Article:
home listing length just right
Real Estate Adviser,
What is the best length of time to commit to a listing agent; 30,
60, 90 or 180 days? If the agent has paid to advertise our home
and our relationship does not work out, will we have to reimburse
her for her fees?
I always advocate listing arrangements that steadfastly
look out for the best interests of the client. If the allotted days
are too numerous, it can invite apathy on the part of the agent.
However, if they are too few, that can discourage continuity and
even thwart a budding sale.
But I think a 30-day listing is just too truncated,
unless the market is simply booming. Even then, the most earnest,
successful agents may not be able to produce a buyer in a month.
In fact, a lot of real estate companies will not even accept 30-day
contracts. Too many things can go wrong, even with a "sure-thing"
buyer. For example, the buyer can't qualify, he changes his mind,
he must sell his slow-moving home first, bad weather strikes on
open-house weekend, repair or disclosure issues suddenly arise,
On the other hand, I like 60-day or 90-day contracts
because they demand performance in a time frame that's fair for
both parties -- although many agents will argue that 60 days is
still too short. Sometimes, you have to tailor your listing contract
to the average time on the market that it currently takes to sell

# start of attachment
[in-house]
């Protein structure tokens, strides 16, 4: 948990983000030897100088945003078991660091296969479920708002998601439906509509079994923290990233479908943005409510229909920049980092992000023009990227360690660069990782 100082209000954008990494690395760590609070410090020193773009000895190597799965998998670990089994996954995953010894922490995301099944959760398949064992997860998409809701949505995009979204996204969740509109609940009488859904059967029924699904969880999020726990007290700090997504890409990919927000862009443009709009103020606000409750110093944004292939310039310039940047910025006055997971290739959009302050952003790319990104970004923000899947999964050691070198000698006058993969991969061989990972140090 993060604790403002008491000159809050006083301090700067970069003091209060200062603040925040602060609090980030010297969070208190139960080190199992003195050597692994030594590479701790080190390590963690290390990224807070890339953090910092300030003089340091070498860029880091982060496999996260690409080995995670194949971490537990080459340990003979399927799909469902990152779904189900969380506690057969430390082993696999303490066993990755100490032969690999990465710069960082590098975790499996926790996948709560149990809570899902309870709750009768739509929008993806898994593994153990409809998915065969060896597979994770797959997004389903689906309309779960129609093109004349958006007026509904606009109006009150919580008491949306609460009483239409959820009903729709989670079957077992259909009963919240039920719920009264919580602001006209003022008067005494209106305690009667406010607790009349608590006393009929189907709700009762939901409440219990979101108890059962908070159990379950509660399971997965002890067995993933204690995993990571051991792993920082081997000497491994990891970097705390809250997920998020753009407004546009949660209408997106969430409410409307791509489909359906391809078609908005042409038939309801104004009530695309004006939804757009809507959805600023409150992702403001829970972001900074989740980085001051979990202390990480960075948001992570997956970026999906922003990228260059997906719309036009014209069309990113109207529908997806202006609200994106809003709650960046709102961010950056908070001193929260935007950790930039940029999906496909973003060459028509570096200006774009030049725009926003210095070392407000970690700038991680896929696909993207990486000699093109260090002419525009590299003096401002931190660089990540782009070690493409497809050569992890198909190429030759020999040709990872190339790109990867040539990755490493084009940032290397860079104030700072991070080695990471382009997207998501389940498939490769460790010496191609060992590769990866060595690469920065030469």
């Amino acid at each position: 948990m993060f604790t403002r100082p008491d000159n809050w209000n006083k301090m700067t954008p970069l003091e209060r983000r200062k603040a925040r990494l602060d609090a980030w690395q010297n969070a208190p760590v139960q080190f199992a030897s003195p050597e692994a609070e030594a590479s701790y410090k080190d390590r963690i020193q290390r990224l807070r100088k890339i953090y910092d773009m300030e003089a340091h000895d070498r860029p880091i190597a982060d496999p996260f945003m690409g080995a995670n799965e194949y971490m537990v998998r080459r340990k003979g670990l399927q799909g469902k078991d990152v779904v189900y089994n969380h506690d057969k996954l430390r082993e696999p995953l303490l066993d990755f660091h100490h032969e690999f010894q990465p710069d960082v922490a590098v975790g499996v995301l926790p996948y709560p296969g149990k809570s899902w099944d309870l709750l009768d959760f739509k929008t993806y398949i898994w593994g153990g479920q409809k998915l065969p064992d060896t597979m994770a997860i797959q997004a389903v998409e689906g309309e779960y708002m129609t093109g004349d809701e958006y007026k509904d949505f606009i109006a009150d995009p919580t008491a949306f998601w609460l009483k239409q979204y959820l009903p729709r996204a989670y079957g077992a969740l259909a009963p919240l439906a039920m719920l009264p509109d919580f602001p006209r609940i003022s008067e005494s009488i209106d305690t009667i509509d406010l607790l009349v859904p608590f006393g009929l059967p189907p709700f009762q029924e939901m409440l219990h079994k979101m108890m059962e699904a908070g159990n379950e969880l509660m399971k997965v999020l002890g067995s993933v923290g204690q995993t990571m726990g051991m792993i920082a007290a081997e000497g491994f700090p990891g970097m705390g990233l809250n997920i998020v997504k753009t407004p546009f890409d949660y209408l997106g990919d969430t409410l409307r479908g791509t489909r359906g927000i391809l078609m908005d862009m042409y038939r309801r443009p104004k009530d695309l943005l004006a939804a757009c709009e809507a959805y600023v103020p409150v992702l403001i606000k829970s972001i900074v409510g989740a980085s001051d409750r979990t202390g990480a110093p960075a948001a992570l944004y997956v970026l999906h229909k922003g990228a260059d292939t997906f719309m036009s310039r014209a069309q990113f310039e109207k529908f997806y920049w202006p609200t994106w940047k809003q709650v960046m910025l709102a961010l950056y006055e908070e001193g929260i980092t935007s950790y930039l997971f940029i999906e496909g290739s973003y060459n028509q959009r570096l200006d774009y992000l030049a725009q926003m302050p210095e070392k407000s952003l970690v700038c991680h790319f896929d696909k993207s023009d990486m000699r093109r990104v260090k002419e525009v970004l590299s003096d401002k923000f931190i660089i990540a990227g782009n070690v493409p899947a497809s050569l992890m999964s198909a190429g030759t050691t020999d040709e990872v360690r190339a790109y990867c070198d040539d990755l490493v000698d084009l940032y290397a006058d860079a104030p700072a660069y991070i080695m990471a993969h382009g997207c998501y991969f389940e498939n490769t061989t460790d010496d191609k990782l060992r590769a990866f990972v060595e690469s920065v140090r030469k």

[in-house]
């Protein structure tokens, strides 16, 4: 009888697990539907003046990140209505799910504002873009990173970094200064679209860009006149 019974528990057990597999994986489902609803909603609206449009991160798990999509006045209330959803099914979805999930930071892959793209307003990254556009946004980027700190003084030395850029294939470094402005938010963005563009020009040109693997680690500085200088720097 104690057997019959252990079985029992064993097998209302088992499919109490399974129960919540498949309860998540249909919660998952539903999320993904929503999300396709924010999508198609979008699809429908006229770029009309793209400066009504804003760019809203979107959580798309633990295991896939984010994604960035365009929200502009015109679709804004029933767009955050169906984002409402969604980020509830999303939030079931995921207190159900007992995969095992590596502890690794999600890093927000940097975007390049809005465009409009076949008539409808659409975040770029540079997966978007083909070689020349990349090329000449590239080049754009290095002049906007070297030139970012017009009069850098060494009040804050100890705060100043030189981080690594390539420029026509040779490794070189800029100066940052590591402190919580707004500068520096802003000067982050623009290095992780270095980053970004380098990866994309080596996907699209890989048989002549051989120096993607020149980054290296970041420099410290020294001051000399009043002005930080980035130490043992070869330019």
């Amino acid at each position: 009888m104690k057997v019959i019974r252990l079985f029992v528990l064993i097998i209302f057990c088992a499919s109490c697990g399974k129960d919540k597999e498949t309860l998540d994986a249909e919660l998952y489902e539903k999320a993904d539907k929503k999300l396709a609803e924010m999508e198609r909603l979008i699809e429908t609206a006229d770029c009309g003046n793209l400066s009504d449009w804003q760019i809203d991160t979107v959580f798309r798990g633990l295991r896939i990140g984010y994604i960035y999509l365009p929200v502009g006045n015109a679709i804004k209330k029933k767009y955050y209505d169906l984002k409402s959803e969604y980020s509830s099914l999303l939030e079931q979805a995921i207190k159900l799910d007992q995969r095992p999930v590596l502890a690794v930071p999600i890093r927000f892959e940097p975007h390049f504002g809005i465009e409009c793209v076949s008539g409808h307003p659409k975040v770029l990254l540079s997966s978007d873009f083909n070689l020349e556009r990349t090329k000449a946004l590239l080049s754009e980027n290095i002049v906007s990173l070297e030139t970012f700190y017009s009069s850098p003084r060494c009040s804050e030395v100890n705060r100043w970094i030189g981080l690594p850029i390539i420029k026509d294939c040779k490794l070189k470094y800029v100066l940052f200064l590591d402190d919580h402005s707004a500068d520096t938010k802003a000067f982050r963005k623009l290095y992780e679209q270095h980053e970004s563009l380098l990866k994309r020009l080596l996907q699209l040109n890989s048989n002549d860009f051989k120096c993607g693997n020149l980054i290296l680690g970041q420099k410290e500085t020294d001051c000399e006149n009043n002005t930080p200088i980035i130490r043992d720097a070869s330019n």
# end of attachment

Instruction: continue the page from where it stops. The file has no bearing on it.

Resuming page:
a house where you live -- not the average sale time over the last
year. Some markets that were bustling a year ago have softened,
in which case a 90-day contract may be more practical.
But do not accept a 180-day deal. Such half-year contracts
can invite procrastination and minimal accountability, especially
if more potentially profitable listings come along for the agent.
An exception to that is if that agent will allow you to add an unconditional
cancellation clause to the listing agreement that allows you an
"out" after 90 days. That at least gives you some assurance
that the place will be marketed aggressively. If the agent doesn't
agree to that, find another agent. Similarly, you might ask for
a 30-day "out" on a 60-day contract in the more active
As for the "lost" marketing costs on a failed
sale, most realistic agents just write this off as the cost of doing
business. But some will try to structure the listing contract to
try to recapture the expenses if you bow out early. Before you sign,
check the listing contract for "special assessments" or
marketing fees. Some agents stipulate they will charge from 1 percent
to 2 percent of your asking price if you cancel before the contract
The seller, as well as the agent, should always act
in good faith. For a faster sale, be sure to facilitate the sales
process every way you can, in accordance with your agent's recommendations.
To ask a question of the Real Estate Adviser, go
to the "Ask the Experts"
page, and select "buying, selling a home" as the topic.